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October 18, 1998

themail Is Tooting Its Own Horn

Stephanie Faul calls our attention to Geneva Overholser's reprinting of some of our DC mottos in today's Washington Post (the article, for those who missed it, as I did, is “A Case of Mistaken Identity,” on the “Close to Home” page of the “Outlook” section, page C8). Our exchanges on rats were also cited this week in a Washington Times editorial (“Time to Clean Up, Mrs. Barnett,” Wednesday, October 14, page A18).

Maybe someday these little papers will be big enough, important enough, and informative enough to be quoted and cited in themail.

In the meantime, we'll keep telling each other what's going on it this town. This issue of themail continues several ongoing conversations: who should and shouldn't be the next mayor, driving on city streets, the Advisory Neighborhood Commissions, UDC, rats and their relatives, recycling, the convention center, and, yes, MOTTOS!

Gary Imhoff


Not Tony Williams for Mayor
Bill Starrels,

I would like to comment on Tony Williams and his supporters. I am a twenty year resident of DC. I live in Georgetown with my wife and eight year old son. My son goes to the local DC Public school. I am PTA President, and I stay active in local events. We all know Mr. Williams is a great accountant. Being Mayor of this city, you need more. You need leadership qualities. You need to know the neighborhoods. You need to know the “good guys” and the ones who have been milking the city for years... You have to have a thick skin to stand up to the same people who want to milk the city for another four years under a new Mayor. Ask anyone who has met Mr. Williams. He is nice. He has no charisma. He has no leadership qualities. If we want a City Manager which works under the present Control Board set up, he will be OK. If we want a full fledged Mayor under full home rule, he is not the right person.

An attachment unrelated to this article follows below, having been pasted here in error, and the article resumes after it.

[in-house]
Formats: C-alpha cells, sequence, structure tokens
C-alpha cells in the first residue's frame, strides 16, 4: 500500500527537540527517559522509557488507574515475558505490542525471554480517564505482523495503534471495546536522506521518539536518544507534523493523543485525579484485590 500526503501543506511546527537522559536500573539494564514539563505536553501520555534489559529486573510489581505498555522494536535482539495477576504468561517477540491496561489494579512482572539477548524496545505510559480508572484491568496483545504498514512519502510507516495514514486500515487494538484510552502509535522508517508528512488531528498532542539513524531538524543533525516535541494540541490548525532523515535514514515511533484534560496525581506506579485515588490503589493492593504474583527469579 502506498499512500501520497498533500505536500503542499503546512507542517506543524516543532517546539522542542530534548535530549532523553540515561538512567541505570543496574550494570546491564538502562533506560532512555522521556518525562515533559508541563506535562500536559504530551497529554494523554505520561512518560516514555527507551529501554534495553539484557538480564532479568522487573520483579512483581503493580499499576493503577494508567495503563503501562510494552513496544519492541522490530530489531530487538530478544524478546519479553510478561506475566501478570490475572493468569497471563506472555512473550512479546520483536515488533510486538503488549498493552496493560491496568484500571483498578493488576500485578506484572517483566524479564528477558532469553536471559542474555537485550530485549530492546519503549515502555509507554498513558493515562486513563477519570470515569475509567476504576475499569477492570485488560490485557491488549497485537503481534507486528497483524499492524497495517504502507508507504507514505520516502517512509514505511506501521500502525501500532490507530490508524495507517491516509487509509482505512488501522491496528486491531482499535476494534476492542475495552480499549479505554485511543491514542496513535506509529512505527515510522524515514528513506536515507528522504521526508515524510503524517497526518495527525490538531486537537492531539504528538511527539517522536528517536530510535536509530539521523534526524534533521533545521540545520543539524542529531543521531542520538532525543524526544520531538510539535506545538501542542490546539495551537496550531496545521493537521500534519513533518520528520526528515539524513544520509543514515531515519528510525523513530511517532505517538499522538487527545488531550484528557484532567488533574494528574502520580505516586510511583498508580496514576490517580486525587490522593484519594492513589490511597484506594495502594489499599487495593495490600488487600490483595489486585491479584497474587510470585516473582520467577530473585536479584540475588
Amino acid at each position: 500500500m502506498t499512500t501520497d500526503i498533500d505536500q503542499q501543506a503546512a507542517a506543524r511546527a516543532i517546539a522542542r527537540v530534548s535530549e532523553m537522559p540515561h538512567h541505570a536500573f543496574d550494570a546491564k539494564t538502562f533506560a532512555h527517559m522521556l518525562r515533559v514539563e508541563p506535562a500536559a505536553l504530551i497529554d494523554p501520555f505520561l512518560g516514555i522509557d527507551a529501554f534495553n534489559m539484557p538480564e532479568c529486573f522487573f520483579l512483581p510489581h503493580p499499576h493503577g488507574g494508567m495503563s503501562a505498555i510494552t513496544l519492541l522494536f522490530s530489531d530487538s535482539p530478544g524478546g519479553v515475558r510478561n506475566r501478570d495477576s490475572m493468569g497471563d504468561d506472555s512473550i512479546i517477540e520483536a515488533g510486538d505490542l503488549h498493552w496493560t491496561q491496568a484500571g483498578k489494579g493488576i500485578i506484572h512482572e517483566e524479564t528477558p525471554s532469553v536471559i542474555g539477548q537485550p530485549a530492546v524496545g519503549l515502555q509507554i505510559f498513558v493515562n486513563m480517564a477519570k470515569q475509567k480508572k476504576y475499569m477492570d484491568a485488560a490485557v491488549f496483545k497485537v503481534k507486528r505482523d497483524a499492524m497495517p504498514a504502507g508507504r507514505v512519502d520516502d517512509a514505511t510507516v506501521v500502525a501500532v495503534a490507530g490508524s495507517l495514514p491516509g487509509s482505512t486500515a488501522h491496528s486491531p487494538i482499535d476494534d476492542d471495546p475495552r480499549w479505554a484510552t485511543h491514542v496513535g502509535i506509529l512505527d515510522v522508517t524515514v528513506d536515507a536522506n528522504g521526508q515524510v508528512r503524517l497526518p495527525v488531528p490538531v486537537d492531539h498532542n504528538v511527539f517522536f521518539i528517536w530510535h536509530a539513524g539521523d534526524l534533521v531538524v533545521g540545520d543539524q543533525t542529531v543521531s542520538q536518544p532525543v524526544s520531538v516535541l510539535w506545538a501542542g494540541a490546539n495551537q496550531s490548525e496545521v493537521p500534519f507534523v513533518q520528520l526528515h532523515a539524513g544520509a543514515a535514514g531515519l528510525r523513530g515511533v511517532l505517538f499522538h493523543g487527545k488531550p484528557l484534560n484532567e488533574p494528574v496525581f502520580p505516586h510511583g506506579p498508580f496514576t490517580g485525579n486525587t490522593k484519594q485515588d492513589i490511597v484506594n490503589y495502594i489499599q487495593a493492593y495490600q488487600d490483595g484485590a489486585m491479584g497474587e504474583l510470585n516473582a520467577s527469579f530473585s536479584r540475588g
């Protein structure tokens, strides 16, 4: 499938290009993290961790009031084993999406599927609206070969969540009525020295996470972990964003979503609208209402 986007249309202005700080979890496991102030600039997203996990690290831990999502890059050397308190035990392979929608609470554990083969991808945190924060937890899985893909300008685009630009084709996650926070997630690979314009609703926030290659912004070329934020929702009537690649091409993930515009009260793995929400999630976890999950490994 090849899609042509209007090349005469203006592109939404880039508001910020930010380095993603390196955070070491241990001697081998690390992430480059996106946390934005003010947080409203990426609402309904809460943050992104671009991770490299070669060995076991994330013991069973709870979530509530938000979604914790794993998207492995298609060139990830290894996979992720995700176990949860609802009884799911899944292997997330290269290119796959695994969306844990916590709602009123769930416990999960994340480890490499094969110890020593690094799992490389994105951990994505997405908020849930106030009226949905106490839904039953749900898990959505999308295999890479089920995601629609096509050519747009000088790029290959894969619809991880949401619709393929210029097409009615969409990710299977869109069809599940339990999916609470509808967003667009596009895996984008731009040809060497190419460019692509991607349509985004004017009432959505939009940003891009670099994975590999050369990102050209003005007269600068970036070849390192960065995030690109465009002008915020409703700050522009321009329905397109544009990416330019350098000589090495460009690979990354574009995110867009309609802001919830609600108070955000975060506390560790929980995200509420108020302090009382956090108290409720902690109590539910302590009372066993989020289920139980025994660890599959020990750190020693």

Do Williams supporters know that Mr. Williams has lived in DC just long enough to qualify to become a tour guide? Shouldn't residency requirements be a little tougher for candidates for Mayor? Shouldn't a candidate for Mayor know how to drive around DC without a driver. If Williams becomes Mayor, we should hire a back up driver, in case his driver gets a cold.

How can we promote a man who was forced to move into DC, who has voted in only one of his last six elections and who has a campaign staff which is a who's who of old time Barry supporters? Does Williams have enough back bone to stand up to Barry, Mr. Newman and the rest of the old guard when they try to cash in their chips, if Williams wins in November? Williams says he can. Lets hope so.


Strategic Planning
Ed T. Barron,

In response to J.L. Dittberner's posting that someone should get to Tony Williams on the subject of Strategic Planning, I agree with Williams on the “mumbo jumbo” of so-called Strategic Plans. Strategic Plans are "top down" plans and just don't work. They don't work because they don't engender any buy-in by the folks that have to make things happen. The real way to make things happen in the District is to start with a top level Mission Statement for the District and supporting measurable, time oriented goals. Then all the organizational elements and sub-elements (Depts., etc.) establish their own mission and goals. In this manner everyone gets a say in what will be done, who will do it and how it will get done.

In this process everyone knows how they fit into the big picture and, because they have had some say in what they will be doing, they fully support the goals and the processes that will enable those goals to be met. This process involves participation and buy-in and it beats the heck out of Strategic Plans which do nothing more than hold down loose papers and collect dust.